So yesterday I had the privilege of being part of the annual Delray Reads Day, where community members fan out to different schools all over town and read a book to schoolchildren. Our book this year was “Interrupting Chicken” (don’t ask) and I actually ordered it beforehand to review and prepare, like I would before I interview anyone.
I do not have children. I do not know what they think about. And for all I knew, it might be a tough crowd.
So I showed up at Plumosa School of The Arts and was assigned to Mrs. Dipinto’s fourth grade class. My heart sank; I was half hoping for little tiny kids, the kind that would maybe doze off halfway through the first page, or get distracted by their own shoelaces. I was not sure what fourth grade meant but I sensed it was not looking good. Still, I was going in.
Almost before I sat down, they were all there on this little carpet thingy, looking up at me. They jostled each other and the boys wedged closer. I felt like I was an alien mutant from the outside world, sitting straight up on the teacher’s chair in a cornball work dress and heels, peering through my cheaters, scanning the faces for some sign of recognition.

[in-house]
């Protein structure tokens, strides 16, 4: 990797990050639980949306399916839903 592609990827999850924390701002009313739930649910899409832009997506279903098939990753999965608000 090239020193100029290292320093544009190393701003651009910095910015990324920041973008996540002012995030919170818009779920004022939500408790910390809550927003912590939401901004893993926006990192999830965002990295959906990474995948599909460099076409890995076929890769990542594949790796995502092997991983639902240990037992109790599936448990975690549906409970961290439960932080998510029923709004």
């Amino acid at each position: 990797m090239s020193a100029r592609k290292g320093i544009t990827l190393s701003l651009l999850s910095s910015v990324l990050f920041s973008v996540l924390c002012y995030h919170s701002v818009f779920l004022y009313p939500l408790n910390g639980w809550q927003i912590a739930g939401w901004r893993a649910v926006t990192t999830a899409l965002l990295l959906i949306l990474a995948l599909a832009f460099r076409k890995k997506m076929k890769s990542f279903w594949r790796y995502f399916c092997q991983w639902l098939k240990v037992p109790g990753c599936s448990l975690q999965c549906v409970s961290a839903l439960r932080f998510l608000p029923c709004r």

And there it was. A shy smile. A hand raised. Some whispers. Everyone said “Good Morning” in one voice, and they all agreed to make chicken noises from time to time as I suggested, given my best interpretation of the book. This seemed to be working.
We read the book; they listened. They interrupted, I answered. We did not specifically address chickens, nor the underlying message of the text but I did ask about books they liked, their favorite characters, how much reading they did and on and on.
And then it was their turn.
“Have you ever written a book?”
“So do you have kids?”
“Are you famous?”
And then the silence.
“So,” one of them said at last, “You’re just a regular person.”
I nodded, and I think after that there was a song they sang and I think we talked some more. Their faces were bright and young and full of curiosity, and they filled the room with it. Mrs. Dipinto gave me a warm thanks, and I was on my way.
It was the best morning in a very long time, and I want to go back next year.
Maybe by then I’ll be famous.